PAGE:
This conference has revealed something extraordinary: for all the Corbyn crew’s Blairphobic bluster, on the big question of our time – national democracy – these two wings are entirely united. Both moderates and radicals believe that the 17.4million’s revolt to take back democratic control from technocratic elites was a destabilising phenomenon. Both want to take back control from us and make political decision-making once more the prerogative of the well-connected.
A bigger question is raised by all this, a question important even to those of us, like spiked, who do not much care what becomes of Labour: who speaks for the working classes today? Who speaks for, and with, those whose values differ so markedly from the values of the new elites? Those who see nationhood as incredibly important because they know it is the guarantor of their democratic rights and their existence as citizens? Those who distrust the technocrats and prefer to trust their own friends, families, communities? Those who said on 23 June 2016, ‘We matter. We have ideas and, what’s more, our ideas are better than yours’?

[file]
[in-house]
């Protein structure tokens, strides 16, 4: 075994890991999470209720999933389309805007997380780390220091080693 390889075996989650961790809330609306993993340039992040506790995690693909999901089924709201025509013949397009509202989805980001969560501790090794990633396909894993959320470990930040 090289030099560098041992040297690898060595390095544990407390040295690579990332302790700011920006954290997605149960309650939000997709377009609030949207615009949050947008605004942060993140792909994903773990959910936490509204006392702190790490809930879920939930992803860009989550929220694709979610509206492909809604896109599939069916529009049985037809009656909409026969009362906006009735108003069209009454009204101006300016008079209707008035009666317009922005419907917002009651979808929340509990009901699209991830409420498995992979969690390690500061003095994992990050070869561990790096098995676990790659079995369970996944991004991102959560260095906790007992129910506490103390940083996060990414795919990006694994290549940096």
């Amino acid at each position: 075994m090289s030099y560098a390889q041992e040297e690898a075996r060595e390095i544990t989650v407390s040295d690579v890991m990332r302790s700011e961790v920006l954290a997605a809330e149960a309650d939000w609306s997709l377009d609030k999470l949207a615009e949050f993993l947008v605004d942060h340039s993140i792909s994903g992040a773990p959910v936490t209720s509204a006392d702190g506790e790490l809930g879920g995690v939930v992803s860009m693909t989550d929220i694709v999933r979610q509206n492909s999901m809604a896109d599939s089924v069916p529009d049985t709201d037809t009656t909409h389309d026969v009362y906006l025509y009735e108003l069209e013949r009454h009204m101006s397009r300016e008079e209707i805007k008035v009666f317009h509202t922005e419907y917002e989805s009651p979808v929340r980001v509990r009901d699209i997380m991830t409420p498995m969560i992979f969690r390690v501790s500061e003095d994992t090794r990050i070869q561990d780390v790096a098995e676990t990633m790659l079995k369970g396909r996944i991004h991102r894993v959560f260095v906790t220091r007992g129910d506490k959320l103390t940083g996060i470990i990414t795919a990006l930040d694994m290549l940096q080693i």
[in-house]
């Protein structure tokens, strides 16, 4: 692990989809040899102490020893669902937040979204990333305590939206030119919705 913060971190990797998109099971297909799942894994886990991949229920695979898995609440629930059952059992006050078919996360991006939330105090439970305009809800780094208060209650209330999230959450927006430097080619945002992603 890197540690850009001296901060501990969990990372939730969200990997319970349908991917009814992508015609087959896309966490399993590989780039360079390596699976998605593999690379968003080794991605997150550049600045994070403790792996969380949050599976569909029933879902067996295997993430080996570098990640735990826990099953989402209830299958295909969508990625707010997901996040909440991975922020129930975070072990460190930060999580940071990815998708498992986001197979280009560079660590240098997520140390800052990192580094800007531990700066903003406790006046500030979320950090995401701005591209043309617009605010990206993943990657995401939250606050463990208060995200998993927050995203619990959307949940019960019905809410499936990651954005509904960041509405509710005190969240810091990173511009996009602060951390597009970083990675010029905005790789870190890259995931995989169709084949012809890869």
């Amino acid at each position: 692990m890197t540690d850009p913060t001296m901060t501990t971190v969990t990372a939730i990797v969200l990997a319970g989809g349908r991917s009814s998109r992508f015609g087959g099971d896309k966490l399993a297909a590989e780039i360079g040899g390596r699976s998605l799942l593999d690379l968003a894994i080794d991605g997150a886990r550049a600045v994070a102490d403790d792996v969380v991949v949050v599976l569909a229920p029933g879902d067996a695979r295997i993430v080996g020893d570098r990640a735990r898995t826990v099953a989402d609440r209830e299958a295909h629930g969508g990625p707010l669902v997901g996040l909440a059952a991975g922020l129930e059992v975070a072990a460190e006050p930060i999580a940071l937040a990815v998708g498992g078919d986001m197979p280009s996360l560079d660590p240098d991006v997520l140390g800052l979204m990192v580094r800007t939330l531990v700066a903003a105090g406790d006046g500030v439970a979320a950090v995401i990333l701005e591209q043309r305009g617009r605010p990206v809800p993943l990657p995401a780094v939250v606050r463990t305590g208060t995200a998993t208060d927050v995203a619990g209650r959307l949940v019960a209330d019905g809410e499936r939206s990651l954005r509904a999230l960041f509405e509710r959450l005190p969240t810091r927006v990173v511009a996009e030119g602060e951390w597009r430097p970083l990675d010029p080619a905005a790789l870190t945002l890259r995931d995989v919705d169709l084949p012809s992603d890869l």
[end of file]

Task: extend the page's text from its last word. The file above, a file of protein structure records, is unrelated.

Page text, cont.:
At the moment, nobody. And that has to change. We need a new radical populism. A populism that takes both people and ideas seriously. A new politics that is open and also intellectual. A new approach to public life which breathes life back into the radical idea that ordinary people are if anything better than cut-off elites at making wise decisions for the benefit of communities and the country. This new politics will not come from Labour or the Tories. So others will have to tease it out, develop it, and give it some kind of shape. That’s what spiked plans to do. Join us for this debate in the months ahead in our new-look magazine.